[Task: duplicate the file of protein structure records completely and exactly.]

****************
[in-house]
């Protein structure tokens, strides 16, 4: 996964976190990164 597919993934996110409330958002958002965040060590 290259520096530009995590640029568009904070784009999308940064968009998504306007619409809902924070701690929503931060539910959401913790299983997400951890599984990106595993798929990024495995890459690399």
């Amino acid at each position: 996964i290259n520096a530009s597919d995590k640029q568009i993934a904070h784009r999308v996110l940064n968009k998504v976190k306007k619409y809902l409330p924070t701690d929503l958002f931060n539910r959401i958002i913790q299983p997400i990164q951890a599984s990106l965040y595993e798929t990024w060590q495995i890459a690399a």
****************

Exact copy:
[in-house]
């Protein structure tokens, strides 16, 4: 996964976190990164 597919993934996110409330958002958002965040060590 290259520096530009995590640029568009904070784009999308940064968009998504306007619409809902924070701690929503931060539910959401913790299983997400951890599984990106595993798929990024495995890459690399």
């Amino acid at each position: 996964i290259n520096a530009s597919d995590k640029q568009i993934a904070h784009r999308v996110l940064n968009k998504v976190k306007k619409y809902l409330p924070t701690d929503l958002f931060n539910r959401i958002i913790q299983p997400i990164q951890a599984s990106l965040y595993e798929t990024w060590q495995i890459a690399a």